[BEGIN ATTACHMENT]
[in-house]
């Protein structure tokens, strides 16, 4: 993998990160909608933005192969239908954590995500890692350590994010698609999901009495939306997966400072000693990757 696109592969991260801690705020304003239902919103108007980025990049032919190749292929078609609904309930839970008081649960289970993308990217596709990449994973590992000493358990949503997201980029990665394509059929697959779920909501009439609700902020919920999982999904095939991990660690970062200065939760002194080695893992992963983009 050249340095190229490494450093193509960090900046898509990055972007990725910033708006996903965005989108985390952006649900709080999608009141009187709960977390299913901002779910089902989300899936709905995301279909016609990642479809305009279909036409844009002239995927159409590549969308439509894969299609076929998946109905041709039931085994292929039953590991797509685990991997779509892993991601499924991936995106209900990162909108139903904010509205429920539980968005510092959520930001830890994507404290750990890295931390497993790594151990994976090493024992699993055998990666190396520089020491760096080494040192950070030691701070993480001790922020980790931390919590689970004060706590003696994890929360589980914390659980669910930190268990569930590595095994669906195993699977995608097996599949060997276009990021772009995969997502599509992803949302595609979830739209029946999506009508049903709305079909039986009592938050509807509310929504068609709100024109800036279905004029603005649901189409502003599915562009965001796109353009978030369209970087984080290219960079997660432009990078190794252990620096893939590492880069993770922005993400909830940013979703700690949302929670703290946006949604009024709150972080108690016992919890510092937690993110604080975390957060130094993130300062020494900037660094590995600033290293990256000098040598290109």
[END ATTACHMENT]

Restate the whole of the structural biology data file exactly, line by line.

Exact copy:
[in-house]
């Protein structure tokens, strides 16, 4: 993998990160909608933005192969239908954590995500890692350590994010698609999901009495939306997966400072000693990757 696109592969991260801690705020304003239902919103108007980025990049032919190749292929078609609904309930839970008081649960289970993308990217596709990449994973590992000493358990949503997201980029990665394509059929697959779920909501009439609700902020919920999982999904095939991990660690970062200065939760002194080695893992992963983009 050249340095190229490494450093193509960090900046898509990055972007990725910033708006996903965005989108985390952006649900709080999608009141009187709960977390299913901002779910089902989300899936709905995301279909016609990642479809305009279909036409844009002239995927159409590549969308439509894969299609076929998946109905041709039931085994292929039953590991797509685990991997779509892993991601499924991936995106209900990162909108139903904010509205429920539980968005510092959520930001830890994507404290750990890295931390497993790594151990994976090493024992699993055998990666190396520089020491760096080494040192950070030691701070993480001790922020980790931390919590689970004060706590003696994890929360589980914390659980669910930190268990569930590595095994669906195993699977995608097996599949060997276009990021772009995969997502599509992803949302595609979830739209029946999506009508049903709305079909039986009592938050509807509310929504068609709100024109800036279905004029603005649901189409502003599915562009965001796109353009978030369209970087984080290219960079997660432009990078190794252990620096893939590492880069993770922005993400909830940013979703700690949302929670703290946006949604009024709150972080108690016992919890510092937690993110604080975390957060130094993130300062020494900037660094590995600033290293990256000098040598290109």